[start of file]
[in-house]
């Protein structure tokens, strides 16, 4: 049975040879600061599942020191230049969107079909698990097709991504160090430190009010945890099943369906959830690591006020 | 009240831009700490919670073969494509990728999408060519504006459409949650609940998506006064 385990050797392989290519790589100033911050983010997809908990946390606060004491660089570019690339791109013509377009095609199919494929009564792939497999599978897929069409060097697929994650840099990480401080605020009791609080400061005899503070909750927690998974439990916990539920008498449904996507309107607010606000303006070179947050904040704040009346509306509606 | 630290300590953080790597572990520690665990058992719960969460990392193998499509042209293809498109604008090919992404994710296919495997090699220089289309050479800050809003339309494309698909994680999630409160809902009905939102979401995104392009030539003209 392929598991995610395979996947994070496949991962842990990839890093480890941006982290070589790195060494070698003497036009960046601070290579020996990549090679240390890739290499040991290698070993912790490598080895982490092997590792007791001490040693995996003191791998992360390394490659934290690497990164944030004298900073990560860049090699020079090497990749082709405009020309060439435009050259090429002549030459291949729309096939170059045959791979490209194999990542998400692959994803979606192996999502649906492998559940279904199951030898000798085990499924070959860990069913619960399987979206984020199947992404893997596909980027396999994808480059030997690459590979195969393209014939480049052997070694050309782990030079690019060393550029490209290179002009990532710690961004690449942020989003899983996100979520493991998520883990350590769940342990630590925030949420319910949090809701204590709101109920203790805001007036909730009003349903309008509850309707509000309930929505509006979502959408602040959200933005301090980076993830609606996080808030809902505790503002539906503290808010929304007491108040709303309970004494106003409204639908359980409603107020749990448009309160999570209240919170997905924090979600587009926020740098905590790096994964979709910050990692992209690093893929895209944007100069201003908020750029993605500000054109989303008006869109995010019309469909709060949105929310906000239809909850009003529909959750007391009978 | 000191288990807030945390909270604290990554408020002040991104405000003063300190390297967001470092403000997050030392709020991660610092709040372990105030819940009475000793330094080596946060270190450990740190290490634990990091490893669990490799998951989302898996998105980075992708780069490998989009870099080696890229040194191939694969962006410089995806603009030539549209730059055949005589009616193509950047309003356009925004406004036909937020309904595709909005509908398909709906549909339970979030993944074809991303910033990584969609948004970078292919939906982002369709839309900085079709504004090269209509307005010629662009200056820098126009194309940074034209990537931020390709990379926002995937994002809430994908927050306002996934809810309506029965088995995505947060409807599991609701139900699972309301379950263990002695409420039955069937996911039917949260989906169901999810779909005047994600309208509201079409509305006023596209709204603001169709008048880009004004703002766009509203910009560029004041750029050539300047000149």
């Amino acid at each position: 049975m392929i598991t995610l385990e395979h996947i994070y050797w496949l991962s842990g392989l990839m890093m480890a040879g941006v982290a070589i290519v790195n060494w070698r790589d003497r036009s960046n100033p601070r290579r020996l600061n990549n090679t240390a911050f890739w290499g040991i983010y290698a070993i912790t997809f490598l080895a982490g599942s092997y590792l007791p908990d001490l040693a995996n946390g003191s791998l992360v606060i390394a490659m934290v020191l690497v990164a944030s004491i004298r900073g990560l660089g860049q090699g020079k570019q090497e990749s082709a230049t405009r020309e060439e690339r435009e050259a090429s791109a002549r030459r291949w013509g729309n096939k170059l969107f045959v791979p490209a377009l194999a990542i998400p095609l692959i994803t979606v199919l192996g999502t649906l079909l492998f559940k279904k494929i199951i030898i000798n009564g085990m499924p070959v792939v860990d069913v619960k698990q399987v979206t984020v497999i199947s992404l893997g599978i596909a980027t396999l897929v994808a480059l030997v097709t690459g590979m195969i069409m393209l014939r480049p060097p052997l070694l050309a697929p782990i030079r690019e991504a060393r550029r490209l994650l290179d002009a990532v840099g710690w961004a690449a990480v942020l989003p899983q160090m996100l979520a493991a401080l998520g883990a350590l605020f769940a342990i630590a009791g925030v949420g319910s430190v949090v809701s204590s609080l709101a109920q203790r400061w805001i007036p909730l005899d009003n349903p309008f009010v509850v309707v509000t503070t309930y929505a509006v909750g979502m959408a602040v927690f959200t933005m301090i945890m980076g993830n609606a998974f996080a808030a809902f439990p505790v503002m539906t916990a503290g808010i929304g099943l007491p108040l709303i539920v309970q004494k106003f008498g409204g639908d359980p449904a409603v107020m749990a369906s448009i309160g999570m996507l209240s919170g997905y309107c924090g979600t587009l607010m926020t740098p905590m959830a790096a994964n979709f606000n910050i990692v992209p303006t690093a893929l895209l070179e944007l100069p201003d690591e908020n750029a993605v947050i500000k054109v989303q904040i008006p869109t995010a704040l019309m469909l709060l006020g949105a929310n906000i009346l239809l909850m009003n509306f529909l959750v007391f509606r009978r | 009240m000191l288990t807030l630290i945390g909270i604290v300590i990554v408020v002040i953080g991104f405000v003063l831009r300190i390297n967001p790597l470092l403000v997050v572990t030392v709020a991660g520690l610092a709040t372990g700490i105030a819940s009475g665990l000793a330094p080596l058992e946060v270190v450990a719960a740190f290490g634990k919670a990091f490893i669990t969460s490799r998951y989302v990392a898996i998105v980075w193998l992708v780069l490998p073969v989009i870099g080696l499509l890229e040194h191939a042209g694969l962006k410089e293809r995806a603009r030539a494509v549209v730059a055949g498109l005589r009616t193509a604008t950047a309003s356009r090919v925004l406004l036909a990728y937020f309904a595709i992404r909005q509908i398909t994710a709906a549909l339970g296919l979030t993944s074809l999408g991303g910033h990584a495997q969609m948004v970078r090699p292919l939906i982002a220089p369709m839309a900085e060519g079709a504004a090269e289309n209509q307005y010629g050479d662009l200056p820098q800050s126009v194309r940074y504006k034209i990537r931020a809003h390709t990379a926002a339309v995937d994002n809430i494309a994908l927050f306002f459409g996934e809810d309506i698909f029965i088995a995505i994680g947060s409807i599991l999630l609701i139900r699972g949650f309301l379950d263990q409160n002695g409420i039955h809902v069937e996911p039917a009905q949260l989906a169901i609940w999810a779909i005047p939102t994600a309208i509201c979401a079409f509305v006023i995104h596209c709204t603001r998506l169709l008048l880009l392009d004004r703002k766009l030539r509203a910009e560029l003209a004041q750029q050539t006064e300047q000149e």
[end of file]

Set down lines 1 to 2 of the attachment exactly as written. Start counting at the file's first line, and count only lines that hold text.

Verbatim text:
[in-house]
């Protein structure tokens, strides 16, 4: 049975040879600061599942020191230049969107079909698990097709991504160090430190009010945890099943369906959830690591006020 | 009240831009700490919670073969494509990728999408060519504006459409949650609940998506006064 385990050797392989290519790589100033911050983010997809908990946390606060004491660089570019690339791109013509377009095609199919494929009564792939497999599978897929069409060097697929994650840099990480401080605020009791609080400061005899503070909750927690998974439990916990539920008498449904996507309107607010606000303006070179947050904040704040009346509306509606 | 630290300590953080790597572990520690665990058992719960969460990392193998499509042209293809498109604008090919992404994710296919495997090699220089289309050479800050809003339309494309698909994680999630409160809902009905939102979401995104392009030539003209 392929598991995610395979996947994070496949991962842990990839890093480890941006982290070589790195060494070698003497036009960046601070290579020996990549090679240390890739290499040991290698070993912790490598080895982490092997590792007791001490040693995996003191791998992360390394490659934290690497990164944030004298900073990560860049090699020079090497990749082709405009020309060439435009050259090429002549030459291949729309096939170059045959791979490209194999990542998400692959994803979606192996999502649906492998559940279904199951030898000798085990499924070959860990069913619960399987979206984020199947992404893997596909980027396999994808480059030997690459590979195969393209014939480049052997070694050309782990030079690019060393550029490209290179002009990532710690961004690449942020989003899983996100979520493991998520883990350590769940342990630590925030949420319910949090809701204590709101109920203790805001007036909730009003349903309008509850309707509000309930929505509006979502959408602040959200933005301090980076993830609606996080808030809902505790503002539906503290808010929304007491108040709303309970004494106003409204639908359980409603107020749990448009309160999570209240919170997905924090979600587009926020740098905590790096994964979709910050990692992209690093893929895209944007100069201003908020750029993605500000054109989303008006869109995010019309469909709060949105929310906000239809909850009003529909959750007391009978 | 000191288990807030945390909270604290990554408020002040991104405000003063300190390297967001470092403000997050030392709020991660610092709040372990105030819940009475000793330094080596946060270190450990740190290490634990990091490893669990490799998951989302898996998105980075992708780069490998989009870099080696890229040194191939694969962006410089995806603009030539549209730059055949005589009616193509950047309003356009925004406004036909937020309904595709909005509908398909709906549909339970979030993944074809991303910033990584969609948004970078292919939906982002369709839309900085079709504004090269209509307005010629662009200056820098126009194309940074034209990537931020390709990379926002995937994002809430994908927050306002996934809810309506029965088995995505947060409807599991609701139900699972309301379950263990002695409420039955069937996911039917949260989906169901999810779909005047994600309208509201079409509305006023596209709204603001169709008048880009004004703002766009509203910009560029004041750029050539300047000149």